Attorney General Adriel Brathwaite thinks that fixed traffic fines should have been stipulated in the Road Traffic (Amendment) Act 2017 that was passed in the House of Assembly today.
Contributing this afternoon to the second day of debate on the Bill, Brathwaite said that pre-set fines for traffic offences would have enabled offending motorists to quickly pay their monies and get on with their daily lives, instead of having to join long queues waiting on their cases to be called at the magistrate’s court.
“The whole issue of ticketing . . . of why are we at this stage in 2017 still wasting the court’s time in matters that could be dealt with via fixed penalties?” he said, while pointing out that “a chap might have to leave a day’s work, go and sit down at the District ‘C’ or District ‘D’ almost for a whole day to pay a fine for $150 or $200 or whatever the fine is.”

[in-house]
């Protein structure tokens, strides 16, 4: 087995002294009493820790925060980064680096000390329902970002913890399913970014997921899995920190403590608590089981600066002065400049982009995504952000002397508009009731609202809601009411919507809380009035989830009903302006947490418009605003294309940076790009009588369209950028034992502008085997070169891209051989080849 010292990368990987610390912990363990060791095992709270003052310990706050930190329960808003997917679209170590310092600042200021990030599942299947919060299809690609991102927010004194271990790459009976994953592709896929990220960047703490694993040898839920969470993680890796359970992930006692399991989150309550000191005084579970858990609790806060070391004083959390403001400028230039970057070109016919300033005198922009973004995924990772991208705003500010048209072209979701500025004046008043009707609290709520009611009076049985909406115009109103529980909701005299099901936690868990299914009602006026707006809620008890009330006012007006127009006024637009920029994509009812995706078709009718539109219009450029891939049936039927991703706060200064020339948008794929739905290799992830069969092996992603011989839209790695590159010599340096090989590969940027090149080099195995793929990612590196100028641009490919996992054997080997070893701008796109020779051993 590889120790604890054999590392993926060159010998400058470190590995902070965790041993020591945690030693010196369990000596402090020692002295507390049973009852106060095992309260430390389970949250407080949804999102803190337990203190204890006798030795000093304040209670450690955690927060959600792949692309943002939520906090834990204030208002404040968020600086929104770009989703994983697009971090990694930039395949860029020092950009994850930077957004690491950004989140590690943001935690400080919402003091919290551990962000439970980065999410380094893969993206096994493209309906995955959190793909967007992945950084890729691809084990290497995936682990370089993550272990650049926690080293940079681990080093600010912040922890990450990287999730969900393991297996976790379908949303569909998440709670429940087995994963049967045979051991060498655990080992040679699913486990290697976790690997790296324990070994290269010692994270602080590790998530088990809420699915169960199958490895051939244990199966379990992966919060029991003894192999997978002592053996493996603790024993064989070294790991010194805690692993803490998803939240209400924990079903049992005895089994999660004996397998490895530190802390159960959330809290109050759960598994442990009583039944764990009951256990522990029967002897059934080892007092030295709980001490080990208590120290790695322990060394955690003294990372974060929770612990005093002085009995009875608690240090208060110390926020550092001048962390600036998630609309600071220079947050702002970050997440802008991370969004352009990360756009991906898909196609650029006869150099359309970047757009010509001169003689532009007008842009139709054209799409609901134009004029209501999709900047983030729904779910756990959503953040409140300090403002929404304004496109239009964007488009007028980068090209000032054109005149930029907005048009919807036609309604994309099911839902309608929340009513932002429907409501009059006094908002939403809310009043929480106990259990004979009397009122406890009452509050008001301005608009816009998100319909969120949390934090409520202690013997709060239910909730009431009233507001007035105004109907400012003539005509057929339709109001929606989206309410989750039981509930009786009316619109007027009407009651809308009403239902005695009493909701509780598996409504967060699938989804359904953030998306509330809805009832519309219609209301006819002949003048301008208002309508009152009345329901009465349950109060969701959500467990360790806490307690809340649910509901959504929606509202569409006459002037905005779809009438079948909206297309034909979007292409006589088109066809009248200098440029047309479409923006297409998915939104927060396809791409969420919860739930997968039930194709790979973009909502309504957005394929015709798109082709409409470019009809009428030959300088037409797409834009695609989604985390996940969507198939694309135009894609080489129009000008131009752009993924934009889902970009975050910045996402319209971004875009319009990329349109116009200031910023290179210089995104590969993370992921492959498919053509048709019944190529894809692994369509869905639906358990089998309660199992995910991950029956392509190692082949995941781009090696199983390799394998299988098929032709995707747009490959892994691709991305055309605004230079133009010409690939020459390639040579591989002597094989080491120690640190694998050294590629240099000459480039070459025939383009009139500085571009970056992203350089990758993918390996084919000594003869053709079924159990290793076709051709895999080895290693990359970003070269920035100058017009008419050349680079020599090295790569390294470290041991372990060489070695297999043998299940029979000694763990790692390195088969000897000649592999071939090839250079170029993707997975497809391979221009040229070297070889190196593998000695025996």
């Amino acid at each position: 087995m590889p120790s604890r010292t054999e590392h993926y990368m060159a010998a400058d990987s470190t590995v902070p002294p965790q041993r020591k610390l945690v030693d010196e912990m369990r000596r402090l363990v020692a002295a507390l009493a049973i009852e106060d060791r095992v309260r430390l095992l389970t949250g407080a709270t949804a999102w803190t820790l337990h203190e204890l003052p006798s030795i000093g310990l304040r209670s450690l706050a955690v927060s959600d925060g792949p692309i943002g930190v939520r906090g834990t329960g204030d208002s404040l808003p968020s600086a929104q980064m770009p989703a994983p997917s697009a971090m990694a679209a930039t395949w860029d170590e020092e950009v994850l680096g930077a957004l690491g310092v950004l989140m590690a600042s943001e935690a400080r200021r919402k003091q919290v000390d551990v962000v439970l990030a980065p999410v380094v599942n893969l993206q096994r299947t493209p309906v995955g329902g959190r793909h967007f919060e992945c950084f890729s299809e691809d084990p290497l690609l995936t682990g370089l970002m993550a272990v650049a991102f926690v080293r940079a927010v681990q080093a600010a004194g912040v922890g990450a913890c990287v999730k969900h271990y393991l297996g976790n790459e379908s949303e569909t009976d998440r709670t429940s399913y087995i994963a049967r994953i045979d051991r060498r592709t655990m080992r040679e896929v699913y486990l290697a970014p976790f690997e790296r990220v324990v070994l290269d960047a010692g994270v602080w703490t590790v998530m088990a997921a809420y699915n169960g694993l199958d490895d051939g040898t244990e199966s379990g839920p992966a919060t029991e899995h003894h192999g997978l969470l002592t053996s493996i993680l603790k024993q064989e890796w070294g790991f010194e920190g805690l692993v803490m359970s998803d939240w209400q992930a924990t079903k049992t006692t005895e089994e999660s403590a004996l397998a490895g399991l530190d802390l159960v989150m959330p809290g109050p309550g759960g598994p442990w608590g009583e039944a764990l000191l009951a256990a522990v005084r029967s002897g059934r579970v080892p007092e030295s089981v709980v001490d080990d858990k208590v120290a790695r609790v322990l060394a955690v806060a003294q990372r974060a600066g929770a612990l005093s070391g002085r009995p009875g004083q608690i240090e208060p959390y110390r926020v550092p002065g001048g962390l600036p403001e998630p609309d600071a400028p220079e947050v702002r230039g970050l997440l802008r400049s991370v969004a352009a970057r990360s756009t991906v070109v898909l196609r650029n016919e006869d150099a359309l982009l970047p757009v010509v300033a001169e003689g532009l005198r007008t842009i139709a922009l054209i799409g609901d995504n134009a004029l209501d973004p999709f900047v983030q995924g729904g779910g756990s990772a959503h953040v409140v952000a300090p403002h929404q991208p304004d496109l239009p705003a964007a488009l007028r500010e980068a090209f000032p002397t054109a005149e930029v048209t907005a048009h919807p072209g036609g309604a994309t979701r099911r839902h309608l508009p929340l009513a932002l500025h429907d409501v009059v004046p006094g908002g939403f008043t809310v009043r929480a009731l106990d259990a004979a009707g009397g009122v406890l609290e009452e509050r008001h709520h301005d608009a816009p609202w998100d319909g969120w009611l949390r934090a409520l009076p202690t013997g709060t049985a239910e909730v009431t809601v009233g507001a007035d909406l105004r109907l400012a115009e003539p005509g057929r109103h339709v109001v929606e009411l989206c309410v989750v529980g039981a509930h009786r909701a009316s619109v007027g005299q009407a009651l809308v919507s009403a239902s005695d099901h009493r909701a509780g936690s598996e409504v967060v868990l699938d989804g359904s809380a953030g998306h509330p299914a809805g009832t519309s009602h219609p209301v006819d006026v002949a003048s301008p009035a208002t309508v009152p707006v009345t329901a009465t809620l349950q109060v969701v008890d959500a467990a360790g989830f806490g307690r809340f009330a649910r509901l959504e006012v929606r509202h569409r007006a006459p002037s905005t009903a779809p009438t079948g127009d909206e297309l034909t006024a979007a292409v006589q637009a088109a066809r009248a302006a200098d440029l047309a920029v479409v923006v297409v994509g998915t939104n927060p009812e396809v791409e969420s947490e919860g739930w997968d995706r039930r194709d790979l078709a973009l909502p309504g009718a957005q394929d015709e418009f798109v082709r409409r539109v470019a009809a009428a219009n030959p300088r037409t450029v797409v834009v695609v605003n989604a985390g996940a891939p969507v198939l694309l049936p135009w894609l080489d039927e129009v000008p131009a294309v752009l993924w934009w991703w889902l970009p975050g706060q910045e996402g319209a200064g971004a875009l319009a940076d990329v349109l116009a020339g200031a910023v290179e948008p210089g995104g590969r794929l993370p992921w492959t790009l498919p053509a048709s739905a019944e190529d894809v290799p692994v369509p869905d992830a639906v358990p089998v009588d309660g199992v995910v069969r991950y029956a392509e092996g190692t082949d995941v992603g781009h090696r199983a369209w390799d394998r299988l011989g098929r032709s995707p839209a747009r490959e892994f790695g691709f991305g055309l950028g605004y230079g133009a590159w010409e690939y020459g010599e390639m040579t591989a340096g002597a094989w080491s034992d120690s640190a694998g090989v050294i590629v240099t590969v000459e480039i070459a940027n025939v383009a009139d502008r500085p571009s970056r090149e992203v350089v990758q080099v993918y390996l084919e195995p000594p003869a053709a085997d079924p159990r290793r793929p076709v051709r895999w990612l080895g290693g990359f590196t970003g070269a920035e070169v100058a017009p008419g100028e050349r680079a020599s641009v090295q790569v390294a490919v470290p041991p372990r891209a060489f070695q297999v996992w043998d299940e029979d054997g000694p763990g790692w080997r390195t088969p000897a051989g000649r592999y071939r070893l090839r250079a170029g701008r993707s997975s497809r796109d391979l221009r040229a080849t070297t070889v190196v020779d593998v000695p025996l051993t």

He said apart from lost production time, there was the judicial time used up in processing the traffic cases.
“It must be worth it,” he insisted, adding that “whether you use the demerit system for a person to be fined, they [should know immediately] what the fine is and have the ability to go and pay the fine.”
He contended that the cost of getting the Ministry of Transport and Works and the Royal Barbados Police Force together to make fixed fines work would be worth it.
“We need to find a way of doing it, and doing it with haste . . . . the revenue collected will pay for itself,” he said, adding that, “you can even use some of that revenue to have cameras placed across [the island]. You don’t have to bother going and looking for them. The cameras will capture them when they are speeding, automatically”.